A blogger’s keys are mightier than any sword

Impact of Social Media on Public Figures: Lessons from Somerton

We often talk about the power of social media on our website (and on our own blog), and some may think it’s a cliché or perhaps over exaggerated but this latest piece of news would suggest otherwise.

11 councillors in the rural town of Somerton have staged a mass resignation after becoming tired of a critical blogger. This may sound a little ridiculous but the resignations were started by (Ex-vice chairman) Anthony Canvin who said “I’m not going to tolerate it when I’m working for the town…I’ve had enough’ and handed in my resignation.” The councillors claimed that their resignation was due to impossible working conditions (you can read the full BBC story here: http://news.bbc.co.uk/1/hi/england/somerset/8332616.stm).

The author in question, who apparently wields such great power with his keyboard, is Niall Connelly who writes the Muck&Brass blog (http://muckandbrass.blogspot.com/). Not one to hold back, it would seem, Niall Connolly called members “jackasses” and said a leaflet was “like a Nazi call to arms”. He does also deny that his blog was the real cause of the councillors’ resignations saying “If blaming Muck&Brass helps these ex-councillors to sleep at night then that’s fine but it ignores the truth…These councillors had, for too long, ignored the community which they were meant to serve.”

You would think that it would, surely, come as no surprise to the councillors that people in public life and positions of ‘authority’ are likely to face; scrutiny, questions and, shock horror, criticism from time to time. While not wanting to detract from the apparent opinion forming skills of Niall Connelly, it does seem difficult to believe a single blogger, can have so much sway over elected officials (indeed as stated above Niall denies he actually has this ‘power’ anyway).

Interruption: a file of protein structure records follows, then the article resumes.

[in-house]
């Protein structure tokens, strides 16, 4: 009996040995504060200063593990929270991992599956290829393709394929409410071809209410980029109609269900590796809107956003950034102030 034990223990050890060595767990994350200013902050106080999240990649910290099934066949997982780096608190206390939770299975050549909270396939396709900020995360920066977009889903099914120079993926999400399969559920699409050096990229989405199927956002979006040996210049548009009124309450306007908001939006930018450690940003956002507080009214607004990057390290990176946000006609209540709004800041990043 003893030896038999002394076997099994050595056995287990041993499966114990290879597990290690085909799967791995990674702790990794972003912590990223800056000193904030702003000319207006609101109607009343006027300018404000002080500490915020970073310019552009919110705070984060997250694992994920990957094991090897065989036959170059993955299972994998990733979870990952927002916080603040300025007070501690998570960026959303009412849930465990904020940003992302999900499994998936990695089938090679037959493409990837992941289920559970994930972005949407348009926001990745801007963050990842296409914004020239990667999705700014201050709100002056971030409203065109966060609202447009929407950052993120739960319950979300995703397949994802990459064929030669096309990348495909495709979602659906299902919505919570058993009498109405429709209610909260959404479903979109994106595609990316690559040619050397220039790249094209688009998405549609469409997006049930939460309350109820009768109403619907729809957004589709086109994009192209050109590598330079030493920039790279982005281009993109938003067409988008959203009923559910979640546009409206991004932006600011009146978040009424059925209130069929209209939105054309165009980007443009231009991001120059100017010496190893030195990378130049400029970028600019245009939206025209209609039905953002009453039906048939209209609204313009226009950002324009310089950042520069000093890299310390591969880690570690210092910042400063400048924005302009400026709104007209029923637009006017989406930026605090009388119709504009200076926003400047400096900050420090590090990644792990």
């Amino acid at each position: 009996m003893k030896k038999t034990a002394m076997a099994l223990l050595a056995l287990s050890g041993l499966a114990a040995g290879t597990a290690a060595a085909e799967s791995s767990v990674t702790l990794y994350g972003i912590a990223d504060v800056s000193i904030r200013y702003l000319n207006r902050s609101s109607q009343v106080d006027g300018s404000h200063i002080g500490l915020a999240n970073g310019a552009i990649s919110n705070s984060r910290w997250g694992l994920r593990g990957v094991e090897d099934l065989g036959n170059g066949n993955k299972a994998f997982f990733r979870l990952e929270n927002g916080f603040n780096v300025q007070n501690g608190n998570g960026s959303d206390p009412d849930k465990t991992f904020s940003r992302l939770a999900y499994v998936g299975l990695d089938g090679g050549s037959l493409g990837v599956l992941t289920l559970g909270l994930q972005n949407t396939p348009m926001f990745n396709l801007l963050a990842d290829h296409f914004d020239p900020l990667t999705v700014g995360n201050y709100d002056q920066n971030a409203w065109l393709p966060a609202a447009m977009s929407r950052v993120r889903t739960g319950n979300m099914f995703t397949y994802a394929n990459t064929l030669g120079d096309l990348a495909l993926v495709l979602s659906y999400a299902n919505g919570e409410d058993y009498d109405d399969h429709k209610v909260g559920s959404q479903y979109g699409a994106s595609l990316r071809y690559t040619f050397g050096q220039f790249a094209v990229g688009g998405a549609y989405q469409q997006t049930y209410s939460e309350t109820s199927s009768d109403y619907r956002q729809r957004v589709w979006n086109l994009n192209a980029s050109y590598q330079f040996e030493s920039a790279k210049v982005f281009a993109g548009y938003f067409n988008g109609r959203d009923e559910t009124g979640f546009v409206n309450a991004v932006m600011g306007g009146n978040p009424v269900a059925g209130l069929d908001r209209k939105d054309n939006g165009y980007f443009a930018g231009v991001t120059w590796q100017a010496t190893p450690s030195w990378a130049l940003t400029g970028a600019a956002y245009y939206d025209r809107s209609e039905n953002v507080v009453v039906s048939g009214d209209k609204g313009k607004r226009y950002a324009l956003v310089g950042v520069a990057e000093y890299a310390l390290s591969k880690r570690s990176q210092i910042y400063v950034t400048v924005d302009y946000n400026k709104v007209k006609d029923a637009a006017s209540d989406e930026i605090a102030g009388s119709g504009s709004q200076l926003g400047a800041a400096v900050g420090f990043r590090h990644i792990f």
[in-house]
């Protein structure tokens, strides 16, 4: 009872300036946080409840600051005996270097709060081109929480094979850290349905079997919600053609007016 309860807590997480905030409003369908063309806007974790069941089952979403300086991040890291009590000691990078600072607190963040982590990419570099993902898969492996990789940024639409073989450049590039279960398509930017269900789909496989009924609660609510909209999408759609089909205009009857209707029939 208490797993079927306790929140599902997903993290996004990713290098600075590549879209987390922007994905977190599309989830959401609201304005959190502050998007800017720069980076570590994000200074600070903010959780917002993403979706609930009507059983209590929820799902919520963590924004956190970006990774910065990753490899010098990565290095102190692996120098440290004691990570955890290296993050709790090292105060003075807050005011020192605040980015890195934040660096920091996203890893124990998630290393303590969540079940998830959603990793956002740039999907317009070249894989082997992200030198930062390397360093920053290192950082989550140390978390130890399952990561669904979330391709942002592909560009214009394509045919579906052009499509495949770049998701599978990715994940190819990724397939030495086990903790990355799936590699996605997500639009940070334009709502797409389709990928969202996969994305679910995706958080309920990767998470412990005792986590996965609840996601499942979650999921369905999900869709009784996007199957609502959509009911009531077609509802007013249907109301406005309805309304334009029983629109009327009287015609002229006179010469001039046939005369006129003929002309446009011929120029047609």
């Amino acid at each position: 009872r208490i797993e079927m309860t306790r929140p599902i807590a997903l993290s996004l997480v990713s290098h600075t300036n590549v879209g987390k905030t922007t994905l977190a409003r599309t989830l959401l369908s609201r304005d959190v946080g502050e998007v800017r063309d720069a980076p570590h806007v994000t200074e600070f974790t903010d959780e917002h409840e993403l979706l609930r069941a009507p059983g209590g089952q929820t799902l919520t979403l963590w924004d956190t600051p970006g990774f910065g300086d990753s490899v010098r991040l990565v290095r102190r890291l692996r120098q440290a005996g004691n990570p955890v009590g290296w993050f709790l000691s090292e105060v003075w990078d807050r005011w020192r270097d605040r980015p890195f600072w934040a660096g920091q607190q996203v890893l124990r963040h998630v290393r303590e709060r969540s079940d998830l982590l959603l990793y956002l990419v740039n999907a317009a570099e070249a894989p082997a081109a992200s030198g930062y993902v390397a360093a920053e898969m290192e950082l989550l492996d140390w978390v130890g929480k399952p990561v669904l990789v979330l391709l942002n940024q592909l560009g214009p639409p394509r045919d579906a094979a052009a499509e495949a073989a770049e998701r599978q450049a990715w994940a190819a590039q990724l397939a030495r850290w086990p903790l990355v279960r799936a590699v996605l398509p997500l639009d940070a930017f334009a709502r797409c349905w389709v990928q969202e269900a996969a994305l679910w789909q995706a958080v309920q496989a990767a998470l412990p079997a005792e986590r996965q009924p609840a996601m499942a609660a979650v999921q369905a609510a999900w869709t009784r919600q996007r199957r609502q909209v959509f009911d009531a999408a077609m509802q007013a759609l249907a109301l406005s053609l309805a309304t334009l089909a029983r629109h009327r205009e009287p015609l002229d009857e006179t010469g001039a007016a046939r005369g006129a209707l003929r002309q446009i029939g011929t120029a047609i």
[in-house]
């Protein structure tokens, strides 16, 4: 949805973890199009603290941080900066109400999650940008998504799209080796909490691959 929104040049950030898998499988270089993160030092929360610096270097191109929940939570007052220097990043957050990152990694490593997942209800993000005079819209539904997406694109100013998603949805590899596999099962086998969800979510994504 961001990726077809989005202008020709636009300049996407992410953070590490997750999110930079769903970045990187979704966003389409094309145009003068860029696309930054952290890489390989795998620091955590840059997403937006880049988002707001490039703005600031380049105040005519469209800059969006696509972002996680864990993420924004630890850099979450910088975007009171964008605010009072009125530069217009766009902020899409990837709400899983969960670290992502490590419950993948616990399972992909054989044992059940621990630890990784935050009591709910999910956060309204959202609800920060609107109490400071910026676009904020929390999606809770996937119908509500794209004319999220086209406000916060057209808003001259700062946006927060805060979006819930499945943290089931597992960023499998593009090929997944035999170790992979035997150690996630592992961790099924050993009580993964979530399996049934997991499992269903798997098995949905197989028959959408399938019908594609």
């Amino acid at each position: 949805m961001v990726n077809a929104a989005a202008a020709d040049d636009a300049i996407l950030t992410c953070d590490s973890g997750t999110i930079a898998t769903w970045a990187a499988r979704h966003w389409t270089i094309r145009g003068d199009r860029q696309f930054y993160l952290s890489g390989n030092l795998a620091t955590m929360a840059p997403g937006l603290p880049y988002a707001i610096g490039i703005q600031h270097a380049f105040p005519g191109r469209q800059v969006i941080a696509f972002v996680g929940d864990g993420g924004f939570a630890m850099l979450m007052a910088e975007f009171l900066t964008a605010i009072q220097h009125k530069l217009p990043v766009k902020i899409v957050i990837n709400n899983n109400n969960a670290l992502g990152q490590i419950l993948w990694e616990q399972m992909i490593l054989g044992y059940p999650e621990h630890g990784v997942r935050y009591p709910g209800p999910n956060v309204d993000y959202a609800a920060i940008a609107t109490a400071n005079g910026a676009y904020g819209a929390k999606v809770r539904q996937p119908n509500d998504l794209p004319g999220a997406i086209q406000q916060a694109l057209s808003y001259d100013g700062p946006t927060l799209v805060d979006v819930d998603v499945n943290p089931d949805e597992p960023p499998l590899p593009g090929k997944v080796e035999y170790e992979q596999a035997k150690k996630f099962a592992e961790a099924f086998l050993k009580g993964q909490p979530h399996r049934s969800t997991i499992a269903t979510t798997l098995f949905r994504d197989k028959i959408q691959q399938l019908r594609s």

It’s unlikely that the council of Somerton has a PR department but if they did what would, or should they advise their client (assuming they hadn’t just resigned!)? Firstly, be honest – this may seem a little too much of a generalisation but without having a policy of honesty in all your communications you can get in an awful lot of trouble (a wise old man once said; ‘never lie to a journalist, because one day they will find out’, and the same goes for bloggers). Secondly, as in traditional PR, if you are at the sharp end of criticism you need to open a dialogue with your ‘attackers’. Ask yourselves, do they have a point/is there some truth in what they are saying, has the blogger misunderstood your message or intention? If so this mistake can be easily rectified. Thirdly, (as we say in our social media training course) the worst thing you can do is ignore the critic, especially when they have a substantial following and are persistent in their negative comments. Chances are that if you start talking, or even posting replies to, a blogger they will appreciate their voice is being heard.

One of Niall Connelly’s comments was that the councillors ignored democracy – surely, since ancient Greece, communication and democracy have gone hand in hand – it just so happens that there are few different platforms upon which to communicate these days.

In short; beware the power of the blogger.

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